An eBook version of Kalam’s annual anthology of poetry from marginalized communities in Calcutta is now available on Rising Voices. A $5 PayPal donation is suggested.
I’ll be honest, I’ve never been the biggest fan of poetry, at least compared to novels and short stories. Maybe I’m too lazy or not imaginative enough, but I get annoyed with the gaps, the white space, the ambiguity. I love descriptive language, but I want it to make sense. Art that is completely left to interpretation usually leaves me shrugging.
That’s one of the things I like so much about the poems in Open Box – the poets’ descriptions of people and places aren’t masked behind impossible-to-understand metaphors. They are just very well put.
Here is Rahool Goswami’s The Lazy Afternoon Tale, translated into English from its original Bengali:
Till yesterday, my afternoons were not as lazy.
It’s be the regular routine of college or work
Or adda or the collage of dust on the street.
Busy life – it never stopped, not for a moment,
But today …
The afternoon is endless;
After a long time, I am alone in my room today,
On a lonely afternoon.
Nupur, the neighbour’s daughter,
Comes to the veranda to pick up clothes she’d hung up to dry.
On seeing me she bursts into an innocent smile:
‘Oh Rana-da, you’re home? At this hour?’
Before I could respond,
Nupur’s mother calls her into her house:
She scrambles trying to arrange the dried clothes as she runs.
A slice of the veranda appears beyond the door curtain:
A few little birds twitter, fly around and settle in my vision;
I lie down on the bed,
And I remember how I would lay my sleeping head on my
In the house opposite ours, Aunt Mitali abuses a customer:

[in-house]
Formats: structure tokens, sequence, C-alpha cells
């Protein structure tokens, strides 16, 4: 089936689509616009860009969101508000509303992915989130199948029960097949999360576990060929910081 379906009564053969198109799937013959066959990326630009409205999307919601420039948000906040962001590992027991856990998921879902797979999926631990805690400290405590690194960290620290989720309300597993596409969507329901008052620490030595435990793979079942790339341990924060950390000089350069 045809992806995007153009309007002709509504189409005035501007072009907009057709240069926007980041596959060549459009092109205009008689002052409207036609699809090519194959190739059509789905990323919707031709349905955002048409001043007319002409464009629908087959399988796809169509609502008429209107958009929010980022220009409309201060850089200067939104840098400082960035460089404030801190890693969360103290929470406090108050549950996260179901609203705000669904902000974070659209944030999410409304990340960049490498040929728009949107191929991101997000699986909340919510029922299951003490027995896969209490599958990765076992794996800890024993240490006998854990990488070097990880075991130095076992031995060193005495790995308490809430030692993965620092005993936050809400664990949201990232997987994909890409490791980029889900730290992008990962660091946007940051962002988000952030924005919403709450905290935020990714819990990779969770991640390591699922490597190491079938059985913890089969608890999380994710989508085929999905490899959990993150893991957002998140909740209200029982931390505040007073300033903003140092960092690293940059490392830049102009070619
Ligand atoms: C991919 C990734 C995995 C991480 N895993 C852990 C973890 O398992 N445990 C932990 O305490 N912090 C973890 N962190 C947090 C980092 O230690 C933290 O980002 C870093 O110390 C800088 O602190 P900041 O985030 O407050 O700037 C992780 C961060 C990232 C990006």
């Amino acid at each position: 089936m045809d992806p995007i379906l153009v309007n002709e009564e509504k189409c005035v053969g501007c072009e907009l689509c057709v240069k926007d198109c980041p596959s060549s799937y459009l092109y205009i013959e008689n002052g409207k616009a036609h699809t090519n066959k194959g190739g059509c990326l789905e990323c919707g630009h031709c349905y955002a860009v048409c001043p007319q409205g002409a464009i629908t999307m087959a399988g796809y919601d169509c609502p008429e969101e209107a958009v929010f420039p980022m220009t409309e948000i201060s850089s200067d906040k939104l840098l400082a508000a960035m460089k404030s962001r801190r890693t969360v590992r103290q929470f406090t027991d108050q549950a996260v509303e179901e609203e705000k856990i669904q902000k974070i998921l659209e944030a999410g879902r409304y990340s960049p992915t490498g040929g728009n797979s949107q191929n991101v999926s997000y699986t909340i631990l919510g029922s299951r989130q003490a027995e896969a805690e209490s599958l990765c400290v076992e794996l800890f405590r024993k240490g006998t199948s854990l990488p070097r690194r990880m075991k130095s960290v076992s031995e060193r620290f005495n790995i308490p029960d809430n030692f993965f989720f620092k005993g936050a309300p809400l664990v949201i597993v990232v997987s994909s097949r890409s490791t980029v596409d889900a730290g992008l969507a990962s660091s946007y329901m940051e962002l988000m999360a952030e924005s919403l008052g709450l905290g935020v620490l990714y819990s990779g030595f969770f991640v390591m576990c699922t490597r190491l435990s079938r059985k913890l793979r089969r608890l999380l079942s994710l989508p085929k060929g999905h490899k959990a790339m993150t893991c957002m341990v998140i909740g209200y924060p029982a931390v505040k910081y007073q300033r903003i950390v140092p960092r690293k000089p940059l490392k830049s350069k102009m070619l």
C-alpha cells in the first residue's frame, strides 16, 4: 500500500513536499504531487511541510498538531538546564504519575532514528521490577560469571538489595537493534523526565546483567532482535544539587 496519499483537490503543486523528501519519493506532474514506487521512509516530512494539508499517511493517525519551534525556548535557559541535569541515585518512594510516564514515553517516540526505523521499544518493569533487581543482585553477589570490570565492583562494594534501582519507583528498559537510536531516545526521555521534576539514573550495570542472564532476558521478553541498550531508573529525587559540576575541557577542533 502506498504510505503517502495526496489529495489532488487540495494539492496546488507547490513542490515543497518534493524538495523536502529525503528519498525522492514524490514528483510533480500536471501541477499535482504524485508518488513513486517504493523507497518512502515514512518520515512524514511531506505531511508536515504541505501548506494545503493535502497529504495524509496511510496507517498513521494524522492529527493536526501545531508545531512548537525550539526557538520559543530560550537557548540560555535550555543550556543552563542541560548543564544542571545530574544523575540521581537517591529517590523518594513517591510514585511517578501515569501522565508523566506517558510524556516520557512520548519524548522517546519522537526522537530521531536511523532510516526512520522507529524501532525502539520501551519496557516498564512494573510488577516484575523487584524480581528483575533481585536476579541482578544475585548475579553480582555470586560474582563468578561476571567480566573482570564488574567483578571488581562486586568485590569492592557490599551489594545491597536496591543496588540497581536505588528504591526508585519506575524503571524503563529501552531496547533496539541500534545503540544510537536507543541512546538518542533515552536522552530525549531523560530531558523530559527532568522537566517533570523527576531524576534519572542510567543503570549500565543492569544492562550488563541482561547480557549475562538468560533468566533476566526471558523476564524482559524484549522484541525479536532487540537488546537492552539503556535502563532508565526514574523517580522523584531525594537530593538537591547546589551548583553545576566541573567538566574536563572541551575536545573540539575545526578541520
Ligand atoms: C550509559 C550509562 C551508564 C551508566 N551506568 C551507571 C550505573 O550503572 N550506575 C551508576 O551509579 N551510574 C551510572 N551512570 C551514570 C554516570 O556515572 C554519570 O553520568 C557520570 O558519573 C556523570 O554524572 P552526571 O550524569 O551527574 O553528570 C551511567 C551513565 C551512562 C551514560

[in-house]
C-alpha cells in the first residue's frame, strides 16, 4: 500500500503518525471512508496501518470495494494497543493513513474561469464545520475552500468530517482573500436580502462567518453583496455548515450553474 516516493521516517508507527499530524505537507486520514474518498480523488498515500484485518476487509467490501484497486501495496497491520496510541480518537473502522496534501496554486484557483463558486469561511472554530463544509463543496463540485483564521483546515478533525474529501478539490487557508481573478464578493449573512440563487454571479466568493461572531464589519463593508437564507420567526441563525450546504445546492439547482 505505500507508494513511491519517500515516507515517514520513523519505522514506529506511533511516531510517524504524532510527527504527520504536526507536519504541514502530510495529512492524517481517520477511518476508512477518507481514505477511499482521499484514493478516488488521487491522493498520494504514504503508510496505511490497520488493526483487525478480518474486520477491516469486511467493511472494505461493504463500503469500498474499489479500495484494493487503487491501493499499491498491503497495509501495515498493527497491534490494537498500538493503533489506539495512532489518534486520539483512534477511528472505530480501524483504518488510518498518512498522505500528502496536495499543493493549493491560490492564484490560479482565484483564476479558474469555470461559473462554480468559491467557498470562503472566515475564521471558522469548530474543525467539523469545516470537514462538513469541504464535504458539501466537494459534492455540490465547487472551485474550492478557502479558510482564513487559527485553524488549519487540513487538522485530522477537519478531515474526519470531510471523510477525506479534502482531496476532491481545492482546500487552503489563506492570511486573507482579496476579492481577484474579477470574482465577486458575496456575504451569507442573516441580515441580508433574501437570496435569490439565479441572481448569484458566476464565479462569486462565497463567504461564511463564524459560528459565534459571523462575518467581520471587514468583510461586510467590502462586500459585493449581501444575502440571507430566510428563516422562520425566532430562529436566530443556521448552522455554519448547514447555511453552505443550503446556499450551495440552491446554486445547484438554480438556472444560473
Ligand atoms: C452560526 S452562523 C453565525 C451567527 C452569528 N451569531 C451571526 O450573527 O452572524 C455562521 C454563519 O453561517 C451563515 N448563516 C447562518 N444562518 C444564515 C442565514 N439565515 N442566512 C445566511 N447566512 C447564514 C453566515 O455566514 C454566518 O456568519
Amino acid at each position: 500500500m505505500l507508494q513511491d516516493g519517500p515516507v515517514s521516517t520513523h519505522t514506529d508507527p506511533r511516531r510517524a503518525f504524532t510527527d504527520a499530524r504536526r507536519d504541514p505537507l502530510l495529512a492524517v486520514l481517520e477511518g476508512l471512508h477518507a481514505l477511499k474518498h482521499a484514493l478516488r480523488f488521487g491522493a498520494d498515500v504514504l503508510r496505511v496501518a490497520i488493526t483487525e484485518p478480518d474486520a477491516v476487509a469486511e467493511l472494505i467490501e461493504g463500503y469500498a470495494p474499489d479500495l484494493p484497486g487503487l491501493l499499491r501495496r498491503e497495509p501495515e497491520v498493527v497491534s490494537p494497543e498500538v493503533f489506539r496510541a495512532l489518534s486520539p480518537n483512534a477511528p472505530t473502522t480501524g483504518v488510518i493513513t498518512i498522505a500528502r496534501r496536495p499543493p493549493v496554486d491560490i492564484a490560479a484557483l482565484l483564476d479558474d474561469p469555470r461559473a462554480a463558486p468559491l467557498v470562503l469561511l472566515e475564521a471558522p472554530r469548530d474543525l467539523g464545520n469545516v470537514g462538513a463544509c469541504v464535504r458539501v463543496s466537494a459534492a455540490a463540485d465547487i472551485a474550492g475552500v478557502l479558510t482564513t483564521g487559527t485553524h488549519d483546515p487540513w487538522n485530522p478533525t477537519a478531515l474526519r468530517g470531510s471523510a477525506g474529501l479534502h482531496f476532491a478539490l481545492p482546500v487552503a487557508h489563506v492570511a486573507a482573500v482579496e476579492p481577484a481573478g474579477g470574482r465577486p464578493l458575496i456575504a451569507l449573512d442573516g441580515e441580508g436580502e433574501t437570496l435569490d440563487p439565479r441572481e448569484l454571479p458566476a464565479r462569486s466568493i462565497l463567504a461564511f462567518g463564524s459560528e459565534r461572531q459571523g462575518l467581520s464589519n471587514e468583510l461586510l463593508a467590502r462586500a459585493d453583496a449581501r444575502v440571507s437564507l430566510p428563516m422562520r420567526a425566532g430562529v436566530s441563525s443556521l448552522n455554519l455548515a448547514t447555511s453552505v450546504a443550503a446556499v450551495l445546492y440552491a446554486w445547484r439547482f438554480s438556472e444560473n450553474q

I guess, the man’s done what he wanted to do, but doesn’t want
to pay up …
I’ve heard this so many times since childhood that I feel nothing now.
Earlier, when neighbours cussed around,
Father would say,
‘Don’t listen to all that – just keep yourself busy’
I remember those words a lot,
The poems in the eBook are printed alongside the wonderful photographs of Bishan.
You can get a glimpse of Rahool introducing himself, ever so briefly, in the first video of this post. If the visa gods are on our side, then Rahool will be joining me in a couple weeks in Brussels for the Youth Summit of Interdependence Day. Also present will be Deneiber, Diego, Taslima, and Pati. That’s right, I will be playing the role of responsible adult chaperone. Álvaro has penned a nice post about the conference in Spanish.
Once these kids finally have their visas in hand, I will be feeling 200% less anxious.
I’m praying that the visa gods smile at them. And that’s a great piece of poetry – I actually read the whole thing from start to end! I say that because I cannot stand the ambiguity of poetry, too.
Anyway. Would it be possible for people like me to go for the Youth Summit too? Just wondering. 🙂